Oregon regulators are challenging a plan to allow more rural housing on farmland and forestland in Douglas County that was approved last month.
In March, Douglas County decided to open about 22,500 acres to the development of 20-acre homes sites on properties that it had found were of marginal value for agriculture and forestry.
Two Oregon agencies — the Department of Land Conservation and Development and the Department of Fish and Wildlife — have now objected to that amendment of the county’s comprehensive plan before the state’s Land Use Board of Appeals.
A conservation nonprofit, 1,000 Friends of Oregon, has also appealed the change to LUBA.
“Our livelihood depends on this land,” said Shelley Wetherell, president of local affiliate Friends of Douglas County. “We’d like to see it preserved long-term for farm and forest uses, not residential sprawl.”
Originally, Douglas County planned to designate 35,000 acres as “rural open space” where larger parcels can be divided into 20-acre home sites.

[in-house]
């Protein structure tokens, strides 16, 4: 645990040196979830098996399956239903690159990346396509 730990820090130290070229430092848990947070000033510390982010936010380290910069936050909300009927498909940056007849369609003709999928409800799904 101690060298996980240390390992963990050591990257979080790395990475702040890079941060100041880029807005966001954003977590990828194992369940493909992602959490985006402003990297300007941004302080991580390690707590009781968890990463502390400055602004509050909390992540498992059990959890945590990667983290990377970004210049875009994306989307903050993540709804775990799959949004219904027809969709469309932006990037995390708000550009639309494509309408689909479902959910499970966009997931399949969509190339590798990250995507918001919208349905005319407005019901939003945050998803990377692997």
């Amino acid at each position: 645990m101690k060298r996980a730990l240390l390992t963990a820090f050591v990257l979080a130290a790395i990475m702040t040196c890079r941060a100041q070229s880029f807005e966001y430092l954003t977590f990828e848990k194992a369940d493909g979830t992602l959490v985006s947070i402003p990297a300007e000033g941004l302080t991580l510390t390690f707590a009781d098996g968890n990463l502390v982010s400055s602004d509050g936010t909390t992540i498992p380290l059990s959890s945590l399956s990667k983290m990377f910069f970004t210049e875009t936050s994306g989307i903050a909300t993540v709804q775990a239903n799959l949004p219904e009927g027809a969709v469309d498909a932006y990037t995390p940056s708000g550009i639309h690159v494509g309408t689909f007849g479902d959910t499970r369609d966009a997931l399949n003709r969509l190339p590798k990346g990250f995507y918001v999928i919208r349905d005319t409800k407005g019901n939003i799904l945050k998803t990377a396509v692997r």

The properties eligible for that zone change were scaled down to 22,500 acres after the county used additional data overlays to exclude higher-quality farmland, forestland and wildife habitat from the designation.
Properties must also fall within two miles of 25 existing cities and rural communities to qualify for the new zone.
Less than one percent of Douglas County’s total area qualifies for the “rural open space” designation and county officials only expect about one-fourth of eligible properties will be developed.
However, Friends of Douglas County believes the plan sets too high a threshold for what’s considered valuable farm and forest land, said Wetherell.
Lower-quality soils, for example, “are still suitable for grazing and they may be suitable for other things,” she said.
The county would allow 20-acre parcels on forestland that annually generates fewer than 85 cubic feet of timber per acre, but “a lot of logs” are harvested from such properties, Wetherell said.
Some areas in Douglas County are suitable for timber and grazing, she said. “It’s dual purpose.”
It’s also possible that more rural development won’t be financially beneficial for the county, Wetherell said. “The (tax) revenue from the houses may not be what it costs for the county services.”
Josh LeBombard, Southern Oregon Regional Representative for DLCD, said state officials can’t comment on the pending litigation. Capital Press was unable to reach Keith Cubic, Douglas County’s planning director, for comment.
On average, appeals to LUBA are resolved within four to eight months, but the board’s decision can then be challenged before the Oregon Court of Appeals.